Walking is popular with most visitors to Argyll and there are plenty of 'Munro's' (Scottish mountains over 3,000 feet) for hill walkers to conquer. As a major transport hub it is also easy to take a ferry to the islands and join the growing number of 'island baggers' for a great day's walking offering a taste of island life.
One of these is mighty Ben Cruachan which you can go "up and under". From the visitor centre at Cruachan hydro station you can take a one mile trip into the heart of the mountain to see the water driven generating station fed by the waters of Loch Awe above.
If your taste is for something more gentle, a visit to Ardchattan Priory Gardens is recommended. The Priory is Scotland's second oldest inhabited house and it was here that the last Gaelic speaking Scottish Parliament was held in 1308. Gaelic is still spoken in the Oban area and bi-lingual signs are in evidence to show the importance of preserving the cultural heritage.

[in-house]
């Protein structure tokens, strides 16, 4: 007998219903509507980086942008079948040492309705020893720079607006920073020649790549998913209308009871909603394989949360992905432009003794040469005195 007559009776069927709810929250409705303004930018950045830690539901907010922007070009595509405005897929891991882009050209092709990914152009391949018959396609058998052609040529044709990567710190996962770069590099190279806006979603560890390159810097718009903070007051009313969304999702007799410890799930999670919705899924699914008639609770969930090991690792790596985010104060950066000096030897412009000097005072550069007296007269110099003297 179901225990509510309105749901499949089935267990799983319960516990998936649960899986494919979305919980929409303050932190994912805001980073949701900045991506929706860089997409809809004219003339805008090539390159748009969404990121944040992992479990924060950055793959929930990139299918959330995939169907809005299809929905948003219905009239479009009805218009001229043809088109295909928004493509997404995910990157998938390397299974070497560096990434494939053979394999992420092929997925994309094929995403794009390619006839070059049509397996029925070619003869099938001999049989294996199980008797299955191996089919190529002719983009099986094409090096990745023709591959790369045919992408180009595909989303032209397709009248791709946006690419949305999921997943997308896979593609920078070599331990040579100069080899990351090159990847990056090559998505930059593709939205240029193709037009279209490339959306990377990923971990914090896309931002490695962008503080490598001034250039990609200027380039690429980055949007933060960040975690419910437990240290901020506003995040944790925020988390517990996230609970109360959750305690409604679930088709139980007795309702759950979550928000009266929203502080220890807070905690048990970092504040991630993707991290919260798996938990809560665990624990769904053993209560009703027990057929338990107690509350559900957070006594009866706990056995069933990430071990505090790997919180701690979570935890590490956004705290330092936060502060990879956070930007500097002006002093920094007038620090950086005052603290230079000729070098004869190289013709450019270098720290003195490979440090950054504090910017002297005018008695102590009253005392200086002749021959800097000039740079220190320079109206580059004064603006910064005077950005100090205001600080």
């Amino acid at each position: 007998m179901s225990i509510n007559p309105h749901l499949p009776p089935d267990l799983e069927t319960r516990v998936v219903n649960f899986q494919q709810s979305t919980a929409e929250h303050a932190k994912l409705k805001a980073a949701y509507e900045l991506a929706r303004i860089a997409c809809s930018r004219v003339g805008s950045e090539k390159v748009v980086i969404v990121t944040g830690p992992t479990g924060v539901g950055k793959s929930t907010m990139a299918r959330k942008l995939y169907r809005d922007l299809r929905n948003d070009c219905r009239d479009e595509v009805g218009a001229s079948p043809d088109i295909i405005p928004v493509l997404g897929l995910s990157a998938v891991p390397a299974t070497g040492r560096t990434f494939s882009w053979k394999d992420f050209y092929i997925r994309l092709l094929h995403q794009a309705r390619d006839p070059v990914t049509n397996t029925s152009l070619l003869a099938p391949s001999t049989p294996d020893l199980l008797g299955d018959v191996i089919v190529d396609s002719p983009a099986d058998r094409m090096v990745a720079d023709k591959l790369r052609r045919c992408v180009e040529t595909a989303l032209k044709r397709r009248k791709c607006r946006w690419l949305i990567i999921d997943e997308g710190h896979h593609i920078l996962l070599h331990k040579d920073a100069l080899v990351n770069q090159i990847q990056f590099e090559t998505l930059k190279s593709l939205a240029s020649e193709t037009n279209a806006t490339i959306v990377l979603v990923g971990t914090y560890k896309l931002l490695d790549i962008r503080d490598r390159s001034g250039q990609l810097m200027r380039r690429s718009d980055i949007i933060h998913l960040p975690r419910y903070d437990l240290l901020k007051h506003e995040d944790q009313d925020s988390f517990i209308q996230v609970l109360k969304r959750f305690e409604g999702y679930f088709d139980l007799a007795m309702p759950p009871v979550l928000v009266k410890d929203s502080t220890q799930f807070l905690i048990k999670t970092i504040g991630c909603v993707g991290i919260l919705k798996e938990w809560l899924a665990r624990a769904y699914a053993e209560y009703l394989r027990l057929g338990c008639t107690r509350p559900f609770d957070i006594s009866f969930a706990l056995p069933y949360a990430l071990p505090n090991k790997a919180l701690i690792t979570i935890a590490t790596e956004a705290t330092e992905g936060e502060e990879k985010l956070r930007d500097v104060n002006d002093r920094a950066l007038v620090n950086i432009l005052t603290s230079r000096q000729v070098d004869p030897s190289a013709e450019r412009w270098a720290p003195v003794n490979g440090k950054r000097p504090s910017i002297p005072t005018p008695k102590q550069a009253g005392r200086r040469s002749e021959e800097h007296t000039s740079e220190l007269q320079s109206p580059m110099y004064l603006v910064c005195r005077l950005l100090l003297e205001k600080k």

Ardchattan is not Oban's oldest surviving building. This honour falls to Dunollie Castle, which according to Scottish records was captured by the Irish brothers Loarn, Fergus and Angus in AD498. Loarn governed the area around Dunollie - which still bears his name (Lorn as it is now known) - and the Scots became firmly established in what is now modern-day Argyll. A tremendous resource on Dunstaffnage Castle, and the history of the Clan Campbell, can also be found at the Clan Campbell Society of North America.
Hand in hand with history, Lorn boasts beauty spots too numerous to mention. Just five miles north of Oban, beneath Connel Bridge (itself a beautiful replica of the more famous Forth Bridge) the racing waters of Loch Etive form rapids at the 'Falls of Lora'. This world renowned spectacle, best viewed at mid-ebb spring tides, is Europe's only seawater falls.